We haven’t forgotten about you, Portland. But did you have to mention your functional bridges in a full-page Sunday newspaper advertisement courting tourists? Indeed, Seattle has a frustratingly unresolved infrastructure sore point there. Thanks, at least, for not bringing up your absence of sales tax, or presence of an NBA team.
The ads by Travel Portland that appeared in regional and national newspapers over the weekend caught attention, and mild online jibes. It should help kick-start a necessary conversation.
Nine months after the Trump administration’s Justice Department labeled Portland and Seattle (along with New York) “anarchist jurisdictions” after a wave of violent demonstrations, the great cities of America’s Pacific Northwest need to be clear and convincing about getting back on strong footing.
Doing so will require much more work than launching an ad campaign, but a vibrant city with a future must start somewhere. That’s true for more than one place on the I-5 corridor, as Downtown Seattle Association president and CEO Jon Scholes noted.
“Folks will judge us and Portland, and other cities, not only by what we say, but by what we do,” Scholes said in an interview. “That’s ultimately the test: What do we do to reopen and ensure the streets are clean and safe and welcoming, and there’s lots of small businesses to come back to?”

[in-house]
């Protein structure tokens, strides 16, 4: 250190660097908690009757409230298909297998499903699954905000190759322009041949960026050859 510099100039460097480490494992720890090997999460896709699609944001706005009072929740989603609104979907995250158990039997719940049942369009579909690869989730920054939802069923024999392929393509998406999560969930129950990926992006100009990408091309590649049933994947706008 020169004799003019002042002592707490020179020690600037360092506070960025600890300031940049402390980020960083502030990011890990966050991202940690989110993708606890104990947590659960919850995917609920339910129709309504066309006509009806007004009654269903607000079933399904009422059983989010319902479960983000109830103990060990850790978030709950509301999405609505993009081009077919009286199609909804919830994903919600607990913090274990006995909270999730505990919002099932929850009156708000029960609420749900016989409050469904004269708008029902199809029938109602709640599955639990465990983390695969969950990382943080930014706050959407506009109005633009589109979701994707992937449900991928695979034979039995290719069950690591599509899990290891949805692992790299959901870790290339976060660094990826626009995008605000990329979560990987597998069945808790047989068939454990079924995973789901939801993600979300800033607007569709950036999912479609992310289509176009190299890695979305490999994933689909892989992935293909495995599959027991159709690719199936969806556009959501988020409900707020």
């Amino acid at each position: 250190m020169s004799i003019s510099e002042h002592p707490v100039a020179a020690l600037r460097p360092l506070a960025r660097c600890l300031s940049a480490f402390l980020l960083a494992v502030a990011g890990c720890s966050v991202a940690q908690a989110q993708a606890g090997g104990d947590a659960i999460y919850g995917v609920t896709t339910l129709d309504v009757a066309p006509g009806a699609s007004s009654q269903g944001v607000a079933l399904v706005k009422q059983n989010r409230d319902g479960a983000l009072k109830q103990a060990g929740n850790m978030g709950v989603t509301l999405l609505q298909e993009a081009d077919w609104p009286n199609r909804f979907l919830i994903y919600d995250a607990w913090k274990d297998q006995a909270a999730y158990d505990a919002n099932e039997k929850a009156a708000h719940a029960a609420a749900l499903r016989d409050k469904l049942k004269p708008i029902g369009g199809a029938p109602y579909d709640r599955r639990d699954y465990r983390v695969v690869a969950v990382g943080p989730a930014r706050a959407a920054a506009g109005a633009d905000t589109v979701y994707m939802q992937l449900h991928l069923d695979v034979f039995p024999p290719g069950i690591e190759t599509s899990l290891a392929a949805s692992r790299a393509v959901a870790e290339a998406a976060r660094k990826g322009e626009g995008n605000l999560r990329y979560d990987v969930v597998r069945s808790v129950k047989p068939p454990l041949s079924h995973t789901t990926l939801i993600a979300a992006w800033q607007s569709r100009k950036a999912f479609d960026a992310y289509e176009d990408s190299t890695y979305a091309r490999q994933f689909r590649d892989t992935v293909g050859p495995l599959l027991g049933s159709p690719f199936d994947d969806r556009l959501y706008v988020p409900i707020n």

The depth of the problem should not be glossed over. In Seattle alone, 462 downtown businesses closed during the pandemic months and more than 80 conventions were canceled, by Scholes’ count. But hints of a comeback are emerging — 279 new downtown businesses opened during the same period. This year’s truncated July-to-October cruise season is expected to bring about 175,000 tourists into Seattle — a third of the usual total, roughly, but a welcome boost. Several canceled conventions have rebooked into the city, and hotel occupancy rates crept up near 50% in mid-June.
Seattle must do more to restore the heart of the city. People living in tents along busy sidewalks need help getting into permanent housing, with access to supportive services that can offer help rebuilding lives. Businesses that limped through the pandemic need help rebuilding their customer base — which includes making the sidewalk stroll to get in the door simple, not perilous. Like Portland, Seattle needs to nurture a healthy, not antagonistic, relationship between city police and residents.
Travel Portland’s open letter was offbeat but earnest; Fox News trolled it as “a format resembling a poem,” and reminded its audience of the city’s violent turmoil. But the ad’s underlying message ought to resonate north and south of the Columbia River. The time is right for Portland, Seattle and the region’s other cities to pull the plywood off the windows, help the homeless and rebuild a unique regional vibrancy.